“Hole in the Wall” Guru to develop Cloud Schools

27 Aug

Dr Sugata Mitra, Professor of Educational Technology at Newcastle University, is the winner of the 2013 TED prize of $1 million (£670,000).  He plans to build seven ‘Schools in the Clouds’ – five in India and two in England – to enable children to explore and learn from one another.   (Read more here.) Professor Mitra believes that children can teach themselves using the internet and that this can trigger vast improvements in a number of areas, including English comprehension.    “We must not assume that the only way they can learn to read is the way they are learning now,” he avers.   “Maybe they can learn to read by themselves.”

This is a development from his “Hole in the Wall” venture where he installed an internet-connected, child-height computer in a Delhi slum. Children worked out its functions by themselves which spawned his theory of the self-organised learning environment (SOLE).

He has already recruited (at the time of writing) nearly 300 “granny clouds” – i.e. women – mainly retired professionals from four continents – to service the “cloud schools” who will connect to a SOLE via Skype with the children using the computers.  They will facilitate learning and suggest research projects to the children, encouraging and praising their learning.

The cloud schools will be known as Areas 0-6.  The schools will be in the following areas.

  1. Area 0 – the flagship and most expensive – a hexagonal glass pod, to be built in Gocharan, a village in West Bengal, India.
  2. Area 1 – the most remote cloud school will be built from mud and grass in Korakati, a little village in the Sundarbans in West Bengal.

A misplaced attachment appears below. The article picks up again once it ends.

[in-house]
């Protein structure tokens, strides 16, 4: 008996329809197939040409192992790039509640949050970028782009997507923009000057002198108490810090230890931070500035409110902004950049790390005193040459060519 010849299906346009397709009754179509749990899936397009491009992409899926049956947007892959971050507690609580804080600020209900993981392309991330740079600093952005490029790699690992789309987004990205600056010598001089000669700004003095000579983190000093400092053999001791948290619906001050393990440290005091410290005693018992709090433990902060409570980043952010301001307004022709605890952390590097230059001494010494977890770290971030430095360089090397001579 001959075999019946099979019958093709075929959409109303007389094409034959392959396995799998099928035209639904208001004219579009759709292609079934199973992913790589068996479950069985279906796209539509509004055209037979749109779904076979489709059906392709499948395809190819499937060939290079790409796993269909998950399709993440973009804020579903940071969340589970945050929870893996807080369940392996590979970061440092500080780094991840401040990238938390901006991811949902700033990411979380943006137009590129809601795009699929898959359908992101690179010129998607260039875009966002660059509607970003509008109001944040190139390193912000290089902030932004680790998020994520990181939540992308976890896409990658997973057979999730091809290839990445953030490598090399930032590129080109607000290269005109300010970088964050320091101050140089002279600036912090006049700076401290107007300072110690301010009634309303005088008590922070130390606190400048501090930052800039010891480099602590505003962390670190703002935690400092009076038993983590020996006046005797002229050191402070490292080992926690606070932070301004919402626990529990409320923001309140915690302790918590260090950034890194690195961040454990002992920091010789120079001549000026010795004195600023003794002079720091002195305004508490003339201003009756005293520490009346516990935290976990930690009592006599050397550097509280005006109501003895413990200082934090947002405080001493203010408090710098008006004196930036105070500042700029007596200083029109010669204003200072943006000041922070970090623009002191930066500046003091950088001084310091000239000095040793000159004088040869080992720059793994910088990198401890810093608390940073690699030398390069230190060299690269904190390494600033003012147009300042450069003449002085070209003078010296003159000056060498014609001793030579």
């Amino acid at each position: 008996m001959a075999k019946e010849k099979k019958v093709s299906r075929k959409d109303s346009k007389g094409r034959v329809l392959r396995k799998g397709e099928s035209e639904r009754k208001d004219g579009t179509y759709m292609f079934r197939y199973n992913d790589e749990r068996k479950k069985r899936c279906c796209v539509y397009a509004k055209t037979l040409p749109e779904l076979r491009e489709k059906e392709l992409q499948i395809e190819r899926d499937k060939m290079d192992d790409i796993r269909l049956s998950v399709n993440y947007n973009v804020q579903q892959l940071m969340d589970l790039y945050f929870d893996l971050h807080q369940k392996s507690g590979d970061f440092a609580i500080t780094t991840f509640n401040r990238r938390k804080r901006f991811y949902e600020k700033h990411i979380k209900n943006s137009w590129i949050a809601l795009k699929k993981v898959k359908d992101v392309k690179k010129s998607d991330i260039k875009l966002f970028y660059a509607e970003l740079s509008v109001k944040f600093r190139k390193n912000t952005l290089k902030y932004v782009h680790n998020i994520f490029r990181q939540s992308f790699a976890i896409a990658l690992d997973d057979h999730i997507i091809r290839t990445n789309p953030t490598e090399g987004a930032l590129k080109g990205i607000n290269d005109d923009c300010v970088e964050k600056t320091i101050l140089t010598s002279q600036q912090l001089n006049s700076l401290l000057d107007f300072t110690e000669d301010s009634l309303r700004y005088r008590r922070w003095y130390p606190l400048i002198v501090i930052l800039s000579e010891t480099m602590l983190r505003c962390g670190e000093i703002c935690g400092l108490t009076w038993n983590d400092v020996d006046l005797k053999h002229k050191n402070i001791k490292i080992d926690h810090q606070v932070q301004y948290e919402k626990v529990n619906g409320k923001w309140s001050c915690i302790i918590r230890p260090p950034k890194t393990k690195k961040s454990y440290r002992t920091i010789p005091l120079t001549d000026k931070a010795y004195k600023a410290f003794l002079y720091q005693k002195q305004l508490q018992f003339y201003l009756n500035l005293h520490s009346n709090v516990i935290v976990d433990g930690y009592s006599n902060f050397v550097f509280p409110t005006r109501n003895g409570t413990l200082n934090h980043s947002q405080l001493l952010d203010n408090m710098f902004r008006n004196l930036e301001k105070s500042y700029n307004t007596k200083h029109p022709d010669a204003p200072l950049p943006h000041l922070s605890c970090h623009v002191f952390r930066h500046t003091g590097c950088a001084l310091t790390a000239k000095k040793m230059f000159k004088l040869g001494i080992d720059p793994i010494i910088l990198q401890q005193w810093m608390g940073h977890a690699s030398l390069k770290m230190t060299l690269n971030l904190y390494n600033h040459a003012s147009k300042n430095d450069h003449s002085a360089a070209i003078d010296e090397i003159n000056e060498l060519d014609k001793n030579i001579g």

3. Area 2 – to be sited in an existing room in the village of Chandra Koma, around 200 km from Kolkata (Calcutta).
  4. Area 3 – in an urban slum in Delhi.
  5. Area 4 – in a slum in Pune, India.
  6. Area 5 – in a converted classroom at George Stephenson High, Killingworth, England.
  7. Area 6 – in an arts centre at Greenfield Community College, Newton Aycliffe, England.

The “Hole in the Wall” project demonstrated that even in the absence of input from a teacher, an environment that stimulates curiosity and creativity can cause learning through self-instruction and sharing of knowledge by peers.    The Cloud Schools appear to be a natural progression from the first project that was started in 1999.

Professor Mitra has opined that the present educational system was begun in Queen Victoria’s time to promote a set of norms and standards that were to be replicated across the British Empire.   Its aim was to produce identical people to produce machines that no more exist.   His “wish is that we design the future of learning. We don’t want to be spare parts for a great human computer.”

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